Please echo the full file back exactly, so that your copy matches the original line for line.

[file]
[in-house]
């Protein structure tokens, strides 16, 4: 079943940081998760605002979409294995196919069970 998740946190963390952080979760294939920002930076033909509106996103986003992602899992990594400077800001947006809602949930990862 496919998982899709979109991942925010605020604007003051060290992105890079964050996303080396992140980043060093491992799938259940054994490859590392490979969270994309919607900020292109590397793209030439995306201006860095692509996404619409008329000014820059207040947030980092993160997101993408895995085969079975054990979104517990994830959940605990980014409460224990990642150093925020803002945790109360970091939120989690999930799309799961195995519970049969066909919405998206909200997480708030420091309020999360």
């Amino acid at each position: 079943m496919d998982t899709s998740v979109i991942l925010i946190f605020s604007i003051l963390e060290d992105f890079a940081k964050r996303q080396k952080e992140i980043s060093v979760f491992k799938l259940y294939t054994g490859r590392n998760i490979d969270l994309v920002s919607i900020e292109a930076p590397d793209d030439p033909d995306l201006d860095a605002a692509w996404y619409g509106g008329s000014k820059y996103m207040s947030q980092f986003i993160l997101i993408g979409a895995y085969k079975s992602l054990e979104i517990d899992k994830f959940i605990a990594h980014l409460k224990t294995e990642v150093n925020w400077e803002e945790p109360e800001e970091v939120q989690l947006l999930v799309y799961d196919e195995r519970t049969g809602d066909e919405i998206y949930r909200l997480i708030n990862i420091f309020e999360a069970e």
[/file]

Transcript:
[in-house]
């Protein structure tokens, strides 16, 4: 079943940081998760605002979409294995196919069970 998740946190963390952080979760294939920002930076033909509106996103986003992602899992990594400077800001947006809602949930990862 496919998982899709979109991942925010605020604007003051060290992105890079964050996303080396992140980043060093491992799938259940054994490859590392490979969270994309919607900020292109590397793209030439995306201006860095692509996404619409008329000014820059207040947030980092993160997101993408895995085969079975054990979104517990994830959940605990980014409460224990990642150093925020803002945790109360970091939120989690999930799309799961195995519970049969066909919405998206909200997480708030420091309020999360």
């Amino acid at each position: 079943m496919d998982t899709s998740v979109i991942l925010i946190f605020s604007i003051l963390e060290d992105f890079a940081k964050r996303q080396k952080e992140i980043s060093v979760f491992k799938l259940y294939t054994g490859r590392n998760i490979d969270l994309v920002s919607i900020e292109a930076p590397d793209d030439p033909d995306l201006d860095a605002a692509w996404y619409g509106g008329s000014k820059y996103m207040s947030q980092f986003i993160l997101i993408g979409a895995y085969k079975s992602l054990e979104i517990d899992k994830f959940i605990a990594h980014l409460k224990t294995e990642v150093n925020w400077e803002e945790p109360e800001e970091v939120q989690l947006l999930v799309y799961d196919e195995r519970t049969g809602d066909e919405i998206y949930r909200l997480i708030n990862i420091f309020e999360a069970e």